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To Jessamyn Blau

Milwaukee, May 1, 1985

I would like to pass on to you a few thoughts which are merely


intended to raise certain problems concerning the term
"postmodern", without wanting to resolve them. By doing this,
I do not want to close the debate but rather to situate it, in
order to avoid confusion and ambiguity. I have just three
points to make:
1. First, the opposition between postmodernism and
modernism, or the Modern Movement (1910-1945) in architecture. According to Portoghesi, the rupture of postmodernism
consists in an abrogation of the hegemony of Euclidean
geometry (its sublimation in the plastic poetics of "De Stijl", for
example). To follow Gregotti, the difference between
modernism and postmodernism would be better characterised
by the following feature: the disappearance of the close bond
which once linked the project of modern architecture to an
ideal of the progressive realisation of social and individual
emancipation encompassing all humanity. Postmodern architecture finds itself condemned to undertake a series of minor
modifications in a space inherited from modernity, condemned
to abandon a global reconstruction of the space of human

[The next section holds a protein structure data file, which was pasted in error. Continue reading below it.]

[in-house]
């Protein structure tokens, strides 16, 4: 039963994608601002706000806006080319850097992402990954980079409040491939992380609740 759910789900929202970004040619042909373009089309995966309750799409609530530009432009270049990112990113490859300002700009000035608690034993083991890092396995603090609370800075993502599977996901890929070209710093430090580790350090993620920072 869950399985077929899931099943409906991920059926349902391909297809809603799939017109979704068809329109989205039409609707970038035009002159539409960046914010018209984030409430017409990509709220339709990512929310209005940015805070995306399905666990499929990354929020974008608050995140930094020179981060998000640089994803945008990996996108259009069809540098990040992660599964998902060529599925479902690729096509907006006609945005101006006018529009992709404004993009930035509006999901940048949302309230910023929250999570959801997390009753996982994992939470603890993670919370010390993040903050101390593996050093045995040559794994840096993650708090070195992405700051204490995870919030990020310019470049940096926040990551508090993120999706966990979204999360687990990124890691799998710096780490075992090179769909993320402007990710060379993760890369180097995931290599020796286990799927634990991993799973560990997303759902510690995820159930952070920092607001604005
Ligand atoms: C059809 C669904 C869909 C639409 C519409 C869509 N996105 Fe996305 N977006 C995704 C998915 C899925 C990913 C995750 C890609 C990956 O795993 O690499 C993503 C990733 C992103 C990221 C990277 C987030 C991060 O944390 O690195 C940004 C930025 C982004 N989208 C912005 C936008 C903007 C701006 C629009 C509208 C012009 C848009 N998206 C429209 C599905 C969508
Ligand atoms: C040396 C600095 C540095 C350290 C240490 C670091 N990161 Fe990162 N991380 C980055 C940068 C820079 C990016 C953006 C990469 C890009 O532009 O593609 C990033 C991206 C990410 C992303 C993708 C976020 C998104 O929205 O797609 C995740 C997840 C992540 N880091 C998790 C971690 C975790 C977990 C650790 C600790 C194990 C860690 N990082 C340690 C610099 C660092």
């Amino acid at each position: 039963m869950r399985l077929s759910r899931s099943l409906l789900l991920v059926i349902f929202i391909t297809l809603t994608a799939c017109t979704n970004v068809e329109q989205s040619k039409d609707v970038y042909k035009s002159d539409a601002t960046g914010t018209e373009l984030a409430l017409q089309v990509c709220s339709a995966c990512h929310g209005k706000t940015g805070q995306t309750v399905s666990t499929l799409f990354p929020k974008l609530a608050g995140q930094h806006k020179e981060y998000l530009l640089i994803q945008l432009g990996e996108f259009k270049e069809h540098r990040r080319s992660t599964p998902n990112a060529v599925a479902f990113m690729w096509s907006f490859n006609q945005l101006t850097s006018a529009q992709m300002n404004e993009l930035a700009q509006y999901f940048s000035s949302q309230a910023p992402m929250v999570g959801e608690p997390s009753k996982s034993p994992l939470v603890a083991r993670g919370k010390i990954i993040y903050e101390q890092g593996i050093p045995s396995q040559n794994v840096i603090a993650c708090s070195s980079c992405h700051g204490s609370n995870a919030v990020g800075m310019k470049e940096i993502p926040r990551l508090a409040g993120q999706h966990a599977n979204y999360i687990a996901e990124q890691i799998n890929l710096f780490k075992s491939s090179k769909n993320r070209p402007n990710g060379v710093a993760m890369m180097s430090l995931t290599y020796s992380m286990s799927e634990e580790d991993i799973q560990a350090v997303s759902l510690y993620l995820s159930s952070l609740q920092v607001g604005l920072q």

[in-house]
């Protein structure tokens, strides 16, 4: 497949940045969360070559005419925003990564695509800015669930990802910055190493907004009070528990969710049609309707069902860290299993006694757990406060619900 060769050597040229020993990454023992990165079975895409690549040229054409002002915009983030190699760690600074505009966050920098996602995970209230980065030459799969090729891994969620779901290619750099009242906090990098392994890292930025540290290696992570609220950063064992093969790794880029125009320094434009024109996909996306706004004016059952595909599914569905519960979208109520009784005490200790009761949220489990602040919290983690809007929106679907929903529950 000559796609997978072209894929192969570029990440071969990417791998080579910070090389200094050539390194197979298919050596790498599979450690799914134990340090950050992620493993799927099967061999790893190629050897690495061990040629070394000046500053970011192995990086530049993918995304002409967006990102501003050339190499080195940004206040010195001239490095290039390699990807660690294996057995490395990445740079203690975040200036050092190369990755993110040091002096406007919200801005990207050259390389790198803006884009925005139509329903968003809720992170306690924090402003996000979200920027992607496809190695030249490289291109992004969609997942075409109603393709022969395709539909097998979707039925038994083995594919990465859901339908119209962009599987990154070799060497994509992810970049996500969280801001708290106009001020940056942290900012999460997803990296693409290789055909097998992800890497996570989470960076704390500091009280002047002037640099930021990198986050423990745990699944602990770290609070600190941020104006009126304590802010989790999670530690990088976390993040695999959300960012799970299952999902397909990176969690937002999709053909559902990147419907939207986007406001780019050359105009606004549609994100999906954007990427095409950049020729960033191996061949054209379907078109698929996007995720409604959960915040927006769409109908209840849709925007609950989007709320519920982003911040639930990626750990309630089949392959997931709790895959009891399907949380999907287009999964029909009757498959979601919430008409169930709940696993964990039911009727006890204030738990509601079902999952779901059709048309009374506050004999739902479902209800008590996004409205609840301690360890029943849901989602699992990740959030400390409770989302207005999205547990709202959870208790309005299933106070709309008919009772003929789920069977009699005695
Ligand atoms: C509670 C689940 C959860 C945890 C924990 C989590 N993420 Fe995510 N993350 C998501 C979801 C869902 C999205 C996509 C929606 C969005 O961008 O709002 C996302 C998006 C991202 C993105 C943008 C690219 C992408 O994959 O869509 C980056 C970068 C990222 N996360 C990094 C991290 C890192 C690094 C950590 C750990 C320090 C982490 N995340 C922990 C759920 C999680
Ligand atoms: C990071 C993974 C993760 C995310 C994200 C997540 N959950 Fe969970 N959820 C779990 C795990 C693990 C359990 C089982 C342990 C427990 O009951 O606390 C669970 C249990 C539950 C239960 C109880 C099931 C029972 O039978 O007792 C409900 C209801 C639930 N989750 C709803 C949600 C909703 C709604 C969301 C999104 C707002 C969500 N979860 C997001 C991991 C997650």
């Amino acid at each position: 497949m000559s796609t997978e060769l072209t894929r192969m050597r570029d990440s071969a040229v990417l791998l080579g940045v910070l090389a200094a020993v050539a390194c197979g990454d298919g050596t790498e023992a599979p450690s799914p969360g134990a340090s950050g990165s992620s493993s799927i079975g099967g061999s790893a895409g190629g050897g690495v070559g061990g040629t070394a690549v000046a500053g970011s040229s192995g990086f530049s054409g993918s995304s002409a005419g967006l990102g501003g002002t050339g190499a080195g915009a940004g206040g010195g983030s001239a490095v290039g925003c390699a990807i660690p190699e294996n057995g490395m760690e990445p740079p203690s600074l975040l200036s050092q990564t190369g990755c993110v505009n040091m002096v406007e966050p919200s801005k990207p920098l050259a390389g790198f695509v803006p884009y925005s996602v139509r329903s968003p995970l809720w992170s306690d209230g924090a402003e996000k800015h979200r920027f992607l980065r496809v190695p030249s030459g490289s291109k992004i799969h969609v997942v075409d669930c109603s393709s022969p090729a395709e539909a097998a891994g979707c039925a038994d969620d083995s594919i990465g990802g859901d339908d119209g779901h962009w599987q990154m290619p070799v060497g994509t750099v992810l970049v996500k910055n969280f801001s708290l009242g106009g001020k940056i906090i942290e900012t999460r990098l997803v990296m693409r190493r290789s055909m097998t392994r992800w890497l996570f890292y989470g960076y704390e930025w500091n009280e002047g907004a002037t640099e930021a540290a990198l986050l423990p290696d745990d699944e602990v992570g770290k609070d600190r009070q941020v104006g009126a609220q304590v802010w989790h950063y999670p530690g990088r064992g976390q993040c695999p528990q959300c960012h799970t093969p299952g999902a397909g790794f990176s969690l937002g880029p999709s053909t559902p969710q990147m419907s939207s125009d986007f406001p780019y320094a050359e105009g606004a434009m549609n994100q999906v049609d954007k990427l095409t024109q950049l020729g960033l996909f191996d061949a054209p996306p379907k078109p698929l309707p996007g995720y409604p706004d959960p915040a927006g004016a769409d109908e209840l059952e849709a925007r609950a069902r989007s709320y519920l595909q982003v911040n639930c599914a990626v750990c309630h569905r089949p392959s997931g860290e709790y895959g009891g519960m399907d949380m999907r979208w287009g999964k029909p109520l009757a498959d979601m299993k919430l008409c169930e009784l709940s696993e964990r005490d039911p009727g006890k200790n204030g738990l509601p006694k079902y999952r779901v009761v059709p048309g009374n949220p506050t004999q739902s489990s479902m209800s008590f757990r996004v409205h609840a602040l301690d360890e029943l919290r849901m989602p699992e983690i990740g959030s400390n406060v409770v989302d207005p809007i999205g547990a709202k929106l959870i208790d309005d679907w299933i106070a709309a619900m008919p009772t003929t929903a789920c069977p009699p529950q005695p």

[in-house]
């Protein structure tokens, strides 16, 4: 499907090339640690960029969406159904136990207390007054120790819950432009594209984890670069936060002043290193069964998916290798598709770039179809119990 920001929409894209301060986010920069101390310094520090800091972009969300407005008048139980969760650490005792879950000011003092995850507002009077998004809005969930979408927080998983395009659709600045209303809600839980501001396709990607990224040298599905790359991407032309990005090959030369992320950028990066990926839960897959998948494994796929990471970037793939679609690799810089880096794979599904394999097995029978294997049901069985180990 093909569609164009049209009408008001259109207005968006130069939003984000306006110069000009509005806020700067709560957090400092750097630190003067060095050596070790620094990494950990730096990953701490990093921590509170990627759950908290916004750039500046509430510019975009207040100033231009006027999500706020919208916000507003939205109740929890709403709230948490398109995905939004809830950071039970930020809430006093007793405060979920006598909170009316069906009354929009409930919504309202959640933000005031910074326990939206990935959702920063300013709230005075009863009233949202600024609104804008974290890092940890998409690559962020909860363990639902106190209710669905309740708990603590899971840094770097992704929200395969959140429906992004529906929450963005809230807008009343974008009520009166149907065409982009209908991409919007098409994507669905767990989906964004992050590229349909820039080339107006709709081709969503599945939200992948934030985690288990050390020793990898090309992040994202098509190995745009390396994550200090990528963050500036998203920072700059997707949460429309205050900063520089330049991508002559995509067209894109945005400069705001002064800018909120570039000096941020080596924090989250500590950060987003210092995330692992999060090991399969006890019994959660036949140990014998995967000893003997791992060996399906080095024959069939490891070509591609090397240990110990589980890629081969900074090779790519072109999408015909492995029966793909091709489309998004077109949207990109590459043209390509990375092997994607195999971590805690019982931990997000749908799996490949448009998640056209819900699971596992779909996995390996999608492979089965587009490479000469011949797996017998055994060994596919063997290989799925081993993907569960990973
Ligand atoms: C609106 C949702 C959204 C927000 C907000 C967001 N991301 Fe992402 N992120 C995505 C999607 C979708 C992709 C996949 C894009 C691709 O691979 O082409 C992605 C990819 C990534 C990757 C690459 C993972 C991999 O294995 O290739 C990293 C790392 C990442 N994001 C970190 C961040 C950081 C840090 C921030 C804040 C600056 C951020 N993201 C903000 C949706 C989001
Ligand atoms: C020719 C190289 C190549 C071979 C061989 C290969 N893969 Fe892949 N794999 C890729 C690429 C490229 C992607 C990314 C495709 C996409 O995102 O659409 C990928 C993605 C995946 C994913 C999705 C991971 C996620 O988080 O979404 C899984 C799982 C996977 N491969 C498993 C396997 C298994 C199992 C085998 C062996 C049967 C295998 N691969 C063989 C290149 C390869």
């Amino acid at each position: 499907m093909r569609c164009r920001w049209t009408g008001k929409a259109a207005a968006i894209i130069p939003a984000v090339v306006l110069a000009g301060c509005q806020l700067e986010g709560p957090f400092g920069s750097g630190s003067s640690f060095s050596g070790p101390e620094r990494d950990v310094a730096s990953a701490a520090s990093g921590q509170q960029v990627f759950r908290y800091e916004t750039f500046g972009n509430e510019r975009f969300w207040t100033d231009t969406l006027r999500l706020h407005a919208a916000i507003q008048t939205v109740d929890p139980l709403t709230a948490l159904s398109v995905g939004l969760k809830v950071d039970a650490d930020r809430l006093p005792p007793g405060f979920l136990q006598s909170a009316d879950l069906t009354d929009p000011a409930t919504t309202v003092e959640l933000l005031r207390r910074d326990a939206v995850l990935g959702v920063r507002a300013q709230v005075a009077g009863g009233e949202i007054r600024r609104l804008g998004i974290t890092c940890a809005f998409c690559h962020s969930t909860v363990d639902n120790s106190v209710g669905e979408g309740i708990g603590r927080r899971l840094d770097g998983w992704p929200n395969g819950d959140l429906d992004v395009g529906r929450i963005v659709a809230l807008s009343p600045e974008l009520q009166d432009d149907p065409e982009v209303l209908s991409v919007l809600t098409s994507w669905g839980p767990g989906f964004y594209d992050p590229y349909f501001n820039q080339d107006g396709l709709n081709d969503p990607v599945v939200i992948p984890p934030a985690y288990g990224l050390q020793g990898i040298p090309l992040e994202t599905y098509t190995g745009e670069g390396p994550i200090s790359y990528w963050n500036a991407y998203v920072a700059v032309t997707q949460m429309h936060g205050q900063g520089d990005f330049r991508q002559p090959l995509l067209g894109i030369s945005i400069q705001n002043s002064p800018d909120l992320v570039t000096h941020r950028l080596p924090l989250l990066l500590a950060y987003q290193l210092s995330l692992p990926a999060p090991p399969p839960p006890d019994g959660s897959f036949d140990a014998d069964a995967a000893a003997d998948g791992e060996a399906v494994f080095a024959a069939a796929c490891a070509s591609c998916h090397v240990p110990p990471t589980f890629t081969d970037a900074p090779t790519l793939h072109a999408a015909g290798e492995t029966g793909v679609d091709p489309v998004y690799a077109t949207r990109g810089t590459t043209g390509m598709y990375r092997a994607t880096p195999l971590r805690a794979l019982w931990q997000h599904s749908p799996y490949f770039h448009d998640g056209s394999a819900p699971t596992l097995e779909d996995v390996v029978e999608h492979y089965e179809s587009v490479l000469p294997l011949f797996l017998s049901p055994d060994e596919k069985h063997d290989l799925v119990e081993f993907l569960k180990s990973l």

habitation. The perspective then opens onto a vast landscape,
in the sense that there is no longer any horizon of universality,
universalisation or general emancipation to greet the eye of
postmodern man, least of all the eye of the architect. The
disappearance of the Idea that rationality and freedom are
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THE POSTMODERN EXPLAINED 1'0 CHILDREN

progressing would explain a "tone", style or mode specific to


postmodern architecture. I would say it is a sort of "bricolage":
the multiple quotation of elements taken from earlier styles or
periods, classical and modern; disregard for the environment,

etc.

One point about this perspective is that the "post-" of


"postmodernism" has the sense of a simple succession, a
diachronic sequence of periods in which each one is clearly
identifiable. The "post-" indicates something like a conversion:
a new direction from the previous one.
Now this idea of a linear chronology is itself perfectly
"modern". It is at once part of Christianity, Cartesianism and
Jacobinism: since we are inaugurating something completely
new, the hands of the clock should be put back to zero. The
very idea of modernity is closely correlated with the principle
that it is both possible and necessary to break with tradition
and institute absolutely new ways ofliving and thinking.
We now suspect that this "rupture" is in fact a way of
forgetting or repressing the past, that is to say, r epeating it
and not surpassing it.
I would say that, in the "new" architecture, the quotation of
motifs taken from earlier architectures relies on a procedure
analogous to the way the dream-work uses diurna l residues
left over from life past, outlined by Freud in the
Traumdeutung. This destiny of repetition and/or quotation whether it is taken up ir onically, cynically or naively - is in
any event obvious if we think of the tendencies which a t